1 About Elly
Dir Asghar Farhadi (G) G
Having picked up Best Picture at this year’s Tribeca, much is expected of Iranian director Farhadi’s tale of a college reunion trip gone wrong. It stars Golshifteh Farahani in her first film to be screened in Iran since her appearance in the contentious Body Of Lies (after which it was rumoured she was prevented from leaving Iran by the authorities). She plays Sepidah, who brings along her daughter’s kindergarten teacher, Elly, for the trip. But, when he goes missing, suspicion and half truths derail the fun. A fantastic portrait of modern Iran.
October 15, Emirates Palace, 4pm; October 17, 3.45pm, Cinestar 1.
2 No One Knows About Persian Cats
Dir Bahman Ghobadi (G) G
With Iran increasingly becoming the festival’s favourite muse, this daring film takes a slantwise look at the illegal world of Tehran’s independent music scene. It follows Negar and Ashkan, young musicians who find that pursuing their art is near-impossible on home soil, so they forge plans to escape. Gritty and fast-paced, Ghobadi’s film paints a vivid portrait of this hidden world.
October 15, Emirates Palace, 7pm.
3 Scheherazade, Tell Me A Story
Dir Yousry Nasrallah (15+) G
A surprisingly forthright critique of male chauvinism in the Middle East, Egyptian director Nasrallah’s taboo-breaking film reportedly scandalised Egypt with its risky portrait of female sexual desire. The film borrows the story-within-a-story framework of Arabian Nights, but uses it to paint several female tales of woe striking the Egyptian male ego right where it hurts. Go sister!
October 15, Emirates Palace, 10pm.
4 The Men Who Stare At Goats
Dir Grant Heslov (15+) G
The festival’s closing-night film, journalist Jon Ronson’s caustic investigation into the US army’s adoption of New Age psychological techniques, developed in the early ’80s and revived for the conflict in Iraq, makes a rocky transition to the big screen. Ewan McGregor plays the Ronson character, renamed Bob Wilton, who, having been dumped by his wife, decides to prove himself by heading to the Middle East in search of a story. Through a series of contrivances, he finds George Clooney’s reactivated ‘psychic spy’, Lyn Cassady, who believes he has been summoned to the Iraqi desert for a new, secret mission. Grant Heslov has gone Coens-esque on the direction front, often lunging for the quick, deadpan laugh to the detriment of the grim subtext. Ronson’s story was about paranoia and the desperate lengths that certain governments will go to in the name of national security. This is about a bunch of crazy stuff at which we can all chuckle. As that sort of movie, it works just fine.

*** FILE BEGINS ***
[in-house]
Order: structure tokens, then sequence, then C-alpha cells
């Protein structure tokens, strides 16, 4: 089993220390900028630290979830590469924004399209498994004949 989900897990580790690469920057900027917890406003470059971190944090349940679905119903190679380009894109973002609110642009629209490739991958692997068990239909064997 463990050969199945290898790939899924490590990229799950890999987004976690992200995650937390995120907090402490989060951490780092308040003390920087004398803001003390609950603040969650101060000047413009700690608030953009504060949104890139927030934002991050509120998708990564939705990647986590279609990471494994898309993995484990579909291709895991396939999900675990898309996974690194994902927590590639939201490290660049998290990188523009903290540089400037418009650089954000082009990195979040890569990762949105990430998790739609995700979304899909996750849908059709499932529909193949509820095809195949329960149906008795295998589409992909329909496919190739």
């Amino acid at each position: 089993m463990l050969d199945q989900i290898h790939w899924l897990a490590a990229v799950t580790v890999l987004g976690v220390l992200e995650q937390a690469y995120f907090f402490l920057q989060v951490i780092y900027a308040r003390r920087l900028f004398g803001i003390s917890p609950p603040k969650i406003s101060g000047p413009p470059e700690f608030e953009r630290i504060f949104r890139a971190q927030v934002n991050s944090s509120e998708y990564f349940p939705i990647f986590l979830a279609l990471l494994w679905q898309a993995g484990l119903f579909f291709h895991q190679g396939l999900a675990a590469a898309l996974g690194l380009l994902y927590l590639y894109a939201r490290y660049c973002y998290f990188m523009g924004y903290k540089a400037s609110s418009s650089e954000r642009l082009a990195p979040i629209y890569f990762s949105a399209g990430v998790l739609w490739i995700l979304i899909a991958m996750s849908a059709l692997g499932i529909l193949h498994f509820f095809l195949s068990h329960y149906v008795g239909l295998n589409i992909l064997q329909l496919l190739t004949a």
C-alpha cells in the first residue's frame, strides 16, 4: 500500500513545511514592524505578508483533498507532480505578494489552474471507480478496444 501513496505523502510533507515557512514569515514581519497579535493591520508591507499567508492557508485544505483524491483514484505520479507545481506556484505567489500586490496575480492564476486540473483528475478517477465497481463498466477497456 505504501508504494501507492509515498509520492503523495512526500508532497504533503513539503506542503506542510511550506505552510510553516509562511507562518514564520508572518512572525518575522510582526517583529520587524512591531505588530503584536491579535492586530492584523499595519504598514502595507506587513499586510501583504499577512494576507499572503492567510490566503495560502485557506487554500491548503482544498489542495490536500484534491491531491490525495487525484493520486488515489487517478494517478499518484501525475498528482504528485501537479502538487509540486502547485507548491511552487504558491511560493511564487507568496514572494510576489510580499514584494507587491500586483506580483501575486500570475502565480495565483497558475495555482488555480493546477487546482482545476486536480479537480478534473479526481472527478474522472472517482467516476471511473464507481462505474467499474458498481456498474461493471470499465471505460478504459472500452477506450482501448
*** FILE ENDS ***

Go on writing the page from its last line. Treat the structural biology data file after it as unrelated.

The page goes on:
October 17, Emirates Palace, 8pm.
5 The Traveller
Dir Ahmed Maher (15+) G
The return of 77-year-old Omar Sharif marks one of the more dramatic comebacks this MEIFF. Set against the backdrop of key moments in Egypt’s recent history, Sharif plays Hassan, a lost, ageing man who bumps into an old flame and attempts to become part of her family. As a parable for modern Egypt, it has the critics drooling, but the performance by Sharif is surely the star of the show and the reason this is the opening night film.
October 8, Emirates Palace, 8pm.
Dir Lee Daniels (18+)
Given the backing of African-American royalty Tyler Perry and Oprah Winfrey, the success of Precious (which scooped the Grand Jury Prize at Sundance) was not unexpected. Far more surprising is the presence of both Mariah Carey and Lenny Kravitz in cameo roles. Given the dramatic nature of the film – an obese black American teenager, twice impregnated by her father, rails against her abusive mother – it’s hardly the stuff of celebrity walk-ons. Yet Lee Monster’s Ball Daniels’ film withstands the bumbling musicians to be utterly harrowing and a definite must-see.
October 12, 6.30pm, Cinestar 4.
7 The Messenger
Dir Oren Moverman (18+) G
Moverman was the screenwriter behind hit-and-miss Dylan biopic I’m Not There, but in his directorial debut he tackles a more traumatic topic. An Iraq war veteran faces the emotional minefield of civilians dealing with the death of a loved one. It’s already picked up awards at the Deauville Film Festival; we expect it to be a hit here, too.
October 10, Emirates Palace, 9.30pm.
MEIFF runs from October 8-17. General screenings are Dhs20; gala screenings (marked with a red ‘G’) at Emirates Palace, Dhs30. Concessions pay Dhs10. A festival pass costs Dhs200. Buy tickets at www.meiff.com.